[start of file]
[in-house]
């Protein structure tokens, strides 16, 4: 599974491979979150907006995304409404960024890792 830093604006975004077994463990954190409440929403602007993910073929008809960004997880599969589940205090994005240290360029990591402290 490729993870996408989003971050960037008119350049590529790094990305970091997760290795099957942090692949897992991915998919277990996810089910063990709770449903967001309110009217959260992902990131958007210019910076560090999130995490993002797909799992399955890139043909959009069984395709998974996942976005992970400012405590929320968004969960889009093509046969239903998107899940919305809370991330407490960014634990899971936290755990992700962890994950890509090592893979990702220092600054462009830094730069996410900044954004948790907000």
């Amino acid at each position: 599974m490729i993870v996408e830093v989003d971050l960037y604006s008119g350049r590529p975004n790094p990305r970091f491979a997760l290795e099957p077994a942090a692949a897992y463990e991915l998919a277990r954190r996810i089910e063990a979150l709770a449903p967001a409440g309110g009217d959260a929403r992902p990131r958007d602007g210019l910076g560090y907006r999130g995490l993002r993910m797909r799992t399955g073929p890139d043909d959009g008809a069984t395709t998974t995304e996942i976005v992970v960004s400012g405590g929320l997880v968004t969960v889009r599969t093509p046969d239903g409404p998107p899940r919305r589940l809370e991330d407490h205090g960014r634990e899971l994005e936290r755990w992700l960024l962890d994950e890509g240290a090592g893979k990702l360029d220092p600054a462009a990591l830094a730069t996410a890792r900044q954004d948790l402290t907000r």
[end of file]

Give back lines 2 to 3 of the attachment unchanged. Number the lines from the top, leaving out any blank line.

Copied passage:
């Protein structure tokens, strides 16, 4: 599974491979979150907006995304409404960024890792 830093604006975004077994463990954190409440929403602007993910073929008809960004997880599969589940205090994005240290360029990591402290 490729993870996408989003971050960037008119350049590529790094990305970091997760290795099957942090692949897992991915998919277990996810089910063990709770449903967001309110009217959260992902990131958007210019910076560090999130995490993002797909799992399955890139043909959009069984395709998974996942976005992970400012405590929320968004969960889009093509046969239903998107899940919305809370991330407490960014634990899971936290755990992700962890994950890509090592893979990702220092600054462009830094730069996410900044954004948790907000």
């Amino acid at each position: 599974m490729i993870v996408e830093v989003d971050l960037y604006s008119g350049r590529p975004n790094p990305r970091f491979a997760l290795e099957p077994a942090a692949a897992y463990e991915l998919a277990r954190r996810i089910e063990a979150l709770a449903p967001a409440g309110g009217d959260a929403r992902p990131r958007d602007g210019l910076g560090y907006r999130g995490l993002r993910m797909r799992t399955g073929p890139d043909d959009g008809a069984t395709t998974t995304e996942i976005v992970v960004s400012g405590g929320l997880v968004t969960v889009r599969t093509p046969d239903g409404p998107p899940r919305r589940l809370e991330d407490h205090g960014r634990e899971l994005e936290r755990w992700l960024l962890d994950e890509g240290a090592g893979k990702l360029d220092p600054a462009a990591l830094a730069t996410a890792r900044q954004d948790l402290t907000r």